As functional characterization of lncRNA is still in its infancy, only very few lncRNAs have been well functionally annotated until now. The ceRNA activity of these 7 lncRNAs was reported to be associated with PDAC for the first time and their function is unknown. It is increasing evidence that ceRNA crosstalk has become a powerful approach to infer functional roles of lncRNA with unknown function based on their ceRNA activity [27, 28, 50–52]. Therefore, as a preliminary exploration for the potential functional implication of the LncRisk-7, we used ‘guilt by association’ principle to investigate biological processes and pathways regulated by the dysregulation of lncRNAs biomarkers and associated ceRNA crosstalk by functional enrichment analysis for mRNAs in the DLCN. We found that mRNAs as ceRNA counterparts of lncRNA biomarkers were involved in three GO biological processes (cell death, cell adhesion and cell cycle) and four KEGG pathways (pathways in cancer, ECM-receptor interaction, cell adhesion molecules (CMAs) and adherens junction). Three GO biological processes(cell death, cell adhesion and cell cycle) are well known to be associated with the hallmarks of cancer . The extracellular matrix (ECM) not only provided mechanical and structural support but also played important roles in the development processes . The dysregulated expression of ECM receptors contributing to the alterations of ECM formation and composition has been implicated in PDAC [55, 56]. Therefore, it is a plausible inference that the seven lncRNA biomarkers act as ceRNAs involving the regulation of cell death, cell adhesion and cell cycle. The dysregulation of these lncRNA ceRNAs and the resultant perturbation in lncRNA-mediated ceRNA network will have important effects in cancer-related biological processes contributing to tumorigenesis and progress of PDAC.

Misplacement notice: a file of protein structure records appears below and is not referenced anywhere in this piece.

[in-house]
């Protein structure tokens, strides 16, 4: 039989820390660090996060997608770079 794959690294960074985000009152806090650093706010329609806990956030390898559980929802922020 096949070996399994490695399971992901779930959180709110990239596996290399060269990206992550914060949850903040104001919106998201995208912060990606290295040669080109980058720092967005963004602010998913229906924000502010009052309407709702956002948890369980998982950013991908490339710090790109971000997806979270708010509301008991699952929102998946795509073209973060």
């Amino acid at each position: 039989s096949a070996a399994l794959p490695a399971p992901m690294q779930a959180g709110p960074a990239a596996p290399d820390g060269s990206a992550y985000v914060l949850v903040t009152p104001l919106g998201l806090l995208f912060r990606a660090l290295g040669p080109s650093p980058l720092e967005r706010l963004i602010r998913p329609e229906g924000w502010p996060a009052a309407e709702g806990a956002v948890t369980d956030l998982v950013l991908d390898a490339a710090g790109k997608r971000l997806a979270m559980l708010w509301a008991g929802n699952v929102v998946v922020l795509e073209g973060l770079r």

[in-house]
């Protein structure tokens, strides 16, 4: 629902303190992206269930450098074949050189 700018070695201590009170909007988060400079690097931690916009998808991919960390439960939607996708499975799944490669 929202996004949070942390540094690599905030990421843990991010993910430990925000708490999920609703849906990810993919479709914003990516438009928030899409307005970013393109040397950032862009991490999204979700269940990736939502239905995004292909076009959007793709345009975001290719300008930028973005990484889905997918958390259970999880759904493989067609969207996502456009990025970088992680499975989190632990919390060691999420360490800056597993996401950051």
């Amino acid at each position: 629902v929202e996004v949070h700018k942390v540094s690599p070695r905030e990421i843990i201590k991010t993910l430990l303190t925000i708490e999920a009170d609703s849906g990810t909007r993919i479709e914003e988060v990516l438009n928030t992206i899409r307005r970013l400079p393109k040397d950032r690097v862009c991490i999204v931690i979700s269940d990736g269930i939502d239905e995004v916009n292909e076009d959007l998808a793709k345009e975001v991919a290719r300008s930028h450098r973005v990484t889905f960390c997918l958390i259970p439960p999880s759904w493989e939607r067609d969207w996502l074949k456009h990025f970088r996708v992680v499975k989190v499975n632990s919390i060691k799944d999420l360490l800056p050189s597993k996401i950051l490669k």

In summary, we performed a genome-wide analysis to investigate potential lncRNA-mediated ceRNA interplay by utilizing sample-matched miRNA, lncRNA and mRNA expression profiles in PDAC patients and normal samples in combination with miRNA regulatory network based on “ceRNA hypothesis”. Then a PDAC-specific dysregulated lncRNA-mediated ceRNA network was constructed, which for the first time enables an overall view and analysis of lncRNA-associated ceRNA-mediated gene regulation in the development of PDAC on a system-wide level. This study will help to improve our understanding of lncRNA-mediated ceRNA regulatory mechanisms in the pathogenesis of PDAC and provide novel lncRNAs as candidate diagnostic biomarkers or potential therapeutic targets.
MATERIALS AND METHODS
Three independent, nonoverlapping PDAC patient cohorts were used in this study. The initial discovery cohort of 25 PDAC samples and 7 nonmalignant pancreas samples with whole genome gene expression profiles and miRNA expression profiles were retrieved from Donahue’ study  and were used to identify dysregulated lncRNA-mediated ceRNA interplay in PDAC. Another two PDAC patient cohorts composed of 52 samples (36 tumor samples and 16 normal samples, denoted by “ Pei cohort” ) and 72 samples (36 tumor samples and 36 normal samples, denoted by “ Badea cohort”) only with whole genome gene expression profiles were collected from Pei’s study  and Badea’s study , and were used as validation cohorts to test the diagnostic power of lncRNA biomarkers.